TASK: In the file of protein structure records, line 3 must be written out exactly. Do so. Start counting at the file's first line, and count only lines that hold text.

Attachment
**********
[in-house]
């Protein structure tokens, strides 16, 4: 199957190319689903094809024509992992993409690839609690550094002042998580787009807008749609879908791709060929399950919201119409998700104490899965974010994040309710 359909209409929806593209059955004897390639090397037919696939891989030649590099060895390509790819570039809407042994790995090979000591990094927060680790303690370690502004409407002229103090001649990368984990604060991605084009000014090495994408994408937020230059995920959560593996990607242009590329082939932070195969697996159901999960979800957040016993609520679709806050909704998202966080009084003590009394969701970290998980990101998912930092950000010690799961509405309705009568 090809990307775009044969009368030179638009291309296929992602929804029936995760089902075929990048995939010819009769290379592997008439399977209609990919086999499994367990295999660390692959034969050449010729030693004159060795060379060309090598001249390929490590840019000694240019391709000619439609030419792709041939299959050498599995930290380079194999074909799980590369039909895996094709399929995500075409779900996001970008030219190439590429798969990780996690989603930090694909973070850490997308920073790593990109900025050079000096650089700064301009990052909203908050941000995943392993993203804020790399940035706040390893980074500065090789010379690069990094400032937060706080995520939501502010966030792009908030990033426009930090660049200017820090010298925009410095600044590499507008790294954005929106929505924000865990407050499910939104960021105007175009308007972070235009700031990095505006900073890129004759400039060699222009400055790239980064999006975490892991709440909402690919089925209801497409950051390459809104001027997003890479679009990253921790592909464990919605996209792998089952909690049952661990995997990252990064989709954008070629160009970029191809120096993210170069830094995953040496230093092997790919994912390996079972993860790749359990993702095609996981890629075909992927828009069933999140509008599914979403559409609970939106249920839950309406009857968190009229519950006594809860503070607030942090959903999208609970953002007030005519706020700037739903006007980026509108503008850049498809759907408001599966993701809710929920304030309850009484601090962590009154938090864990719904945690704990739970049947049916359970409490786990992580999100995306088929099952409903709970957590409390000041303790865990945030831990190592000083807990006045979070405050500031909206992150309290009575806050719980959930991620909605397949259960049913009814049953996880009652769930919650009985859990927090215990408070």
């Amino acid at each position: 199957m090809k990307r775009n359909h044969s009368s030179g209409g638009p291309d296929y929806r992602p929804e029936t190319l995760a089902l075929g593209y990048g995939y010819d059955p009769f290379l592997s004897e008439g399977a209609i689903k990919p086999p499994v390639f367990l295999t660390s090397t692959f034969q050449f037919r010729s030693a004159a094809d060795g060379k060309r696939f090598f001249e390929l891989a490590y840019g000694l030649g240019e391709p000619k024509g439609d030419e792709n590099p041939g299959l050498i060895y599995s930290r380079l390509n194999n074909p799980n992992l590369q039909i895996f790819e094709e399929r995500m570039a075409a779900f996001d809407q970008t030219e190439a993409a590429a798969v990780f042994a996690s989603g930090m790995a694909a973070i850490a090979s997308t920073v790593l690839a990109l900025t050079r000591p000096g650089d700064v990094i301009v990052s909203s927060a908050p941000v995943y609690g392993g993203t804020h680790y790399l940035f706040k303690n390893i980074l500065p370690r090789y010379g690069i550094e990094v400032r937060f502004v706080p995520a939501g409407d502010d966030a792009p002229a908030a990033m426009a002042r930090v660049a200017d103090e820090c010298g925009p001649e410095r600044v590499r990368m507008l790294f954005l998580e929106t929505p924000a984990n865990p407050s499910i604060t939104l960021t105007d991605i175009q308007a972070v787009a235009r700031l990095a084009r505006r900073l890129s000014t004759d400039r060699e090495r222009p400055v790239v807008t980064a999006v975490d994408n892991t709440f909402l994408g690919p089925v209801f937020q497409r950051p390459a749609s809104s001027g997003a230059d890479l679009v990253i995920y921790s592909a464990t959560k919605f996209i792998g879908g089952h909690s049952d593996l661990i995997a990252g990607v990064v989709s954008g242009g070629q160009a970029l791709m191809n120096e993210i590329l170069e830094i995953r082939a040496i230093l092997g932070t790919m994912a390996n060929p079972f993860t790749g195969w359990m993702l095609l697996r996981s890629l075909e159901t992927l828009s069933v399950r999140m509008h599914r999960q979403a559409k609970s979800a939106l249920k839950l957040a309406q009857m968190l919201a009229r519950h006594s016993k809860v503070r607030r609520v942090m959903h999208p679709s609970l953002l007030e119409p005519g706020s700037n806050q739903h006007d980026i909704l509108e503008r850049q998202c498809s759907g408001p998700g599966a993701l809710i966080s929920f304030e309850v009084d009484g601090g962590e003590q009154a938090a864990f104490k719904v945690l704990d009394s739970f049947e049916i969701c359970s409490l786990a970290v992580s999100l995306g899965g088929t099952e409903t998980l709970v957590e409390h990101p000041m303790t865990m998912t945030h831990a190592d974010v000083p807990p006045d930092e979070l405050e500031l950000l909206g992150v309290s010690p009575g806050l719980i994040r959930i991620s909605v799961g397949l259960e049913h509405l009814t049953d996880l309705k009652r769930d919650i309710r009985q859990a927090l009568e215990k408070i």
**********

């Amino acid at each position: 199957m090809k990307r775009n359909h044969s009368s030179g209409g638009p291309d296929y929806r992602p929804e029936t190319l995760a089902l075929g593209y990048g995939y010819d059955p009769f290379l592997s004897e008439g399977a209609i689903k990919p086999p499994v390639f367990l295999t660390s090397t692959f034969q050449f037919r010729s030693a004159a094809d060795g060379k060309r696939f090598f001249e390929l891989a490590y840019g000694l030649g240019e391709p000619k024509g439609d030419e792709n590099p041939g299959l050498i060895y599995s930290r380079l390509n194999n074909p799980n992992l590369q039909i895996f790819e094709e399929r995500m570039a075409a779900f996001d809407q970008t030219e190439a993409a590429a798969v990780f042994a996690s989603g930090m790995a694909a973070i850490a090979s997308t920073v790593l690839a990109l900025t050079r000591p000096g650089d700064v990094i301009v990052s909203s927060a908050p941000v995943y609690g392993g993203t804020h680790y790399l940035f706040k303690n390893i980074l500065p370690r090789y010379g690069i550094e990094v400032r937060f502004v706080p995520a939501g409407d502010d966030a792009p002229a908030a990033m426009a002042r930090v660049a200017d103090e820090c010298g925009p001649e410095r600044v590499r990368m507008l790294f954005l998580e929106t929505p924000a984990n865990p407050s499910i604060t939104l960021t105007d991605i175009q308007a972070v787009a235009r700031l990095a084009r505006r900073l890129s000014t004759d400039r060699e090495r222009p400055v790239v807008t980064a999006v975490d994408n892991t709440f909402l994408g690919p089925v209801f937020q497409r950051p390459a749609s809104s001027g997003a230059d890479l679009v990253i995920y921790s592909a464990t959560k919605f996209i792998g879908g089952h909690s049952d593996l661990i995997a990252g990607v990064v989709s954008g242009g070629q160009a970029l791709m191809n120096e993210i590329l170069e830094i995953r082939a040496i230093l092997g932070t790919m994912a390996n060929p079972f993860t790749g195969w359990m993702l095609l697996r996981s890629l075909e159901t992927l828009s069933v399950r999140m509008h599914r999960q979403a559409k609970s979800a939106l249920k839950l957040a309406q009857m968190l919201a009229r519950h006594s016993k809860v503070r607030r609520v942090m959903h999208p679709s609970l953002l007030e119409p005519g706020s700037n806050q739903h006007d980026i909704l509108e503008r850049q998202c498809s759907g408001p998700g599966a993701l809710i966080s929920f304030e309850v009084d009484g601090g962590e003590q009154a938090a864990f104490k719904v945690l704990d009394s739970f049947e049916i969701c359970s409490l786990a970290v992580s999100l995306g899965g088929t099952e409903t998980l709970v957590e409390h990101p000041m303790t865990m998912t945030h831990a190592d974010v000083p807990p006045d930092e979070l405050e500031l950000l909206g992150v309290s010690p009575g806050l719980i994040r959930i991620s909605v799961g397949l259960e049913h509405l009814t049953d996880l309705k009652r769930d919650i309710r009985q859990a927090l009568e215990k408070i």